About Antony Owen

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BIOGRAPHY: ANTONY OWEN 

Antony Owen was born in Coventry and was raised by working class parents. His poetry subjects are diverse with a general focus on forgotten people and the consequences of international and domestic conflicts.

He is the author of five poetry collections by Pighog / Heaventree / Hesterglock /  and most recently V  Press .

His work has appeared in several literary journals worldwide including Magma, International Times plus translated works in both Dutch and Japanese war poetry anthologies by Poetry International Europe and Coal Sack Press (Japan).

In 2015 Owen self-funded a trip to Hiroshima to interview A-bomb survivors and meet various schools who have been taught some of his poems. His work has been exhibited at various peace centres including the International Convention Centre, Hiroshima.

In recognition of his work, CND Peace Education UK selected Owen as a patron in 2015 alongside award winning writer AL Kennedy.

Other past recognitions include being selected to meet Irish President Michael D. Higgins in 2014 on the first state visit to the UK by an Irish President. This was to acknowledge Owen’s voluntary work on co-organising the Coventry / Cork twin city poetry exchange. Owen will be launching his next collection The Nagasaki Elder in 2017 with V Press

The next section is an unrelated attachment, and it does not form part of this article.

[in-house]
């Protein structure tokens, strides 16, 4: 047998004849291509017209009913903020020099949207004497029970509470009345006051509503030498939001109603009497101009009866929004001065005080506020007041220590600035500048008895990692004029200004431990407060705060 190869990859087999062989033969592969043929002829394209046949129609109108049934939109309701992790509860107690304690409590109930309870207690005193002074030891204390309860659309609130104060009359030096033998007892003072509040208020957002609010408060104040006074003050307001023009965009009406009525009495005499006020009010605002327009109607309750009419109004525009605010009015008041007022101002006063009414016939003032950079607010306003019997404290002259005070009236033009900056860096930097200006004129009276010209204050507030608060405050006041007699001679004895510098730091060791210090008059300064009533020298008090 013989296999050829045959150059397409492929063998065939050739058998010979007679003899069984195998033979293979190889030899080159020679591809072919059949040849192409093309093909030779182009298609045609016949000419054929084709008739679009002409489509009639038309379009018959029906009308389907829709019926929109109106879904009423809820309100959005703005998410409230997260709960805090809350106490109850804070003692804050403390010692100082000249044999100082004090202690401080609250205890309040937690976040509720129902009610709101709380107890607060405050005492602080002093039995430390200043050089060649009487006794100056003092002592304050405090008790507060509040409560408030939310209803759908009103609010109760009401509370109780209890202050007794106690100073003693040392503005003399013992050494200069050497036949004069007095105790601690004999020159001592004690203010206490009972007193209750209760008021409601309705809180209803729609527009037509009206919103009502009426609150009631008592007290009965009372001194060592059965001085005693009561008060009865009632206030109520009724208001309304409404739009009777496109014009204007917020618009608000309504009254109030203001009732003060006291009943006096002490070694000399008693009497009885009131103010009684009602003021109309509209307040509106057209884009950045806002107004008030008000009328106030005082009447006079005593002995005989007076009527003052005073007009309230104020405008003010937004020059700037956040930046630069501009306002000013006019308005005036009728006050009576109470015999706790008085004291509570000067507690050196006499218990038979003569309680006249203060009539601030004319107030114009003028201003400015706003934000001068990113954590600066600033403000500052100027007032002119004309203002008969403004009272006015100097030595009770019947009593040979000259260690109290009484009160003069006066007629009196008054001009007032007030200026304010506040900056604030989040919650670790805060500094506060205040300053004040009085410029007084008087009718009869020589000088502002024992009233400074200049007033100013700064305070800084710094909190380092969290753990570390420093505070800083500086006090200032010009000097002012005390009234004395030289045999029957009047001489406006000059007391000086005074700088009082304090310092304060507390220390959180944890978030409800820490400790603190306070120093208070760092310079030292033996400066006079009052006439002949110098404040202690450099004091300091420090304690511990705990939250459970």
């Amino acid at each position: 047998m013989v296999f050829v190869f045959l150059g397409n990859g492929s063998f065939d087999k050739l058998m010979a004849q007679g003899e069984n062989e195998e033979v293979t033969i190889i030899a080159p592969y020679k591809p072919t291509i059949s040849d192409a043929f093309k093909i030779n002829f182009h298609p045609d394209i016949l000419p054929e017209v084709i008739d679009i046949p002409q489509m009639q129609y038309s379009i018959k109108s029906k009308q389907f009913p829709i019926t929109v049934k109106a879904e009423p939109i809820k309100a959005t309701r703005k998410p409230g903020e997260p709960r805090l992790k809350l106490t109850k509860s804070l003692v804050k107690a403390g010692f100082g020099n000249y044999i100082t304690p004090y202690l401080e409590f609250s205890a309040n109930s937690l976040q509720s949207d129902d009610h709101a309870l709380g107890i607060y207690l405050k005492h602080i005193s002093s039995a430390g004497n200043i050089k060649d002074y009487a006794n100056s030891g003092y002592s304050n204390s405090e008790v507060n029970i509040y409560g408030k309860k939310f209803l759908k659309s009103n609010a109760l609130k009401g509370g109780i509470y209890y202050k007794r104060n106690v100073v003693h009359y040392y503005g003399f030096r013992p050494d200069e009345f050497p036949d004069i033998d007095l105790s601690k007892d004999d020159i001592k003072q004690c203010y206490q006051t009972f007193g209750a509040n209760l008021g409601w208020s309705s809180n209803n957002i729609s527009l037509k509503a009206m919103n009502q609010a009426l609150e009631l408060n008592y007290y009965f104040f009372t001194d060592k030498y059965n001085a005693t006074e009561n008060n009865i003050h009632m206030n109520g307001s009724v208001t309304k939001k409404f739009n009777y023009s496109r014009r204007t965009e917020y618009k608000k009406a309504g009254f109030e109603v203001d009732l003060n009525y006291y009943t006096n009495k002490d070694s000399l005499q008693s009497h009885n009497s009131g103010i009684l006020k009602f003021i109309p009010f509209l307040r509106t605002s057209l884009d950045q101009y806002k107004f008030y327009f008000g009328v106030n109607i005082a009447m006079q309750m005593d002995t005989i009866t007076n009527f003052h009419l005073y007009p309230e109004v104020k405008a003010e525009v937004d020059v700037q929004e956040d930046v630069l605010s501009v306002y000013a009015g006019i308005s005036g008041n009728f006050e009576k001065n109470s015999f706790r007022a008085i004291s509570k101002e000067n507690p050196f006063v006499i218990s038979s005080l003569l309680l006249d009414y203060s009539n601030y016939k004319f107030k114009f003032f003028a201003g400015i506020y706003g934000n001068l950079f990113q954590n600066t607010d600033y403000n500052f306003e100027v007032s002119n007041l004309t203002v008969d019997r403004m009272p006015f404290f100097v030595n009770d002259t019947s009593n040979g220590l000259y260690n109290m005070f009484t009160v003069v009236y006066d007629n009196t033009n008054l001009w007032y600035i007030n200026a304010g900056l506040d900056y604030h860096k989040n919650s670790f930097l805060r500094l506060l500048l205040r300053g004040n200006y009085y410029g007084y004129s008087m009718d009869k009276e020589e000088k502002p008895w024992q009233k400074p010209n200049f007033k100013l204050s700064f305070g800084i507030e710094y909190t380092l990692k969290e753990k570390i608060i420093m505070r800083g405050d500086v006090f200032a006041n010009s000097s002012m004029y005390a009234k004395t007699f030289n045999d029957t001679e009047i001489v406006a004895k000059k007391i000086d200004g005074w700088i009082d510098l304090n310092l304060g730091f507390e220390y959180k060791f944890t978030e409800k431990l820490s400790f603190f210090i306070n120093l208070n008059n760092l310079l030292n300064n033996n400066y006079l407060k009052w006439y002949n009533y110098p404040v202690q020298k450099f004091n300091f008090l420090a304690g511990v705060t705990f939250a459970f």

Owen wishes to acknowledge The Coventry Hiroshima Society who have played a major role in organising and coordinating Owen’s peace activities in Japan. http://www.cnduk.org/information/peace-education/item/2254

AOWENSHOT BY RANGO HUSSAIN

Comments
  1. Mary Rose Peate says:

    Your poem about snow in Aleppo is outstandingly moving and very accomplished.

  2. […] poet Antony Owen performs his poem in this 2015 film by Adam Steiner (director), Brian Harley (camera and editing) […]

  3. Siobhan Campbell says:

    Your poem in the Morning Start today ‘How to survive a nuclear winter’ has forthrightness coupled with dry wit – creates a real encounter – thank you!

    • antonyowen says:

      Thanks Siobhan. Poetry has to say something or it says nothing at all. I hope art responds to these defining times as these times we inhabit define the social conscience of contemporary art.

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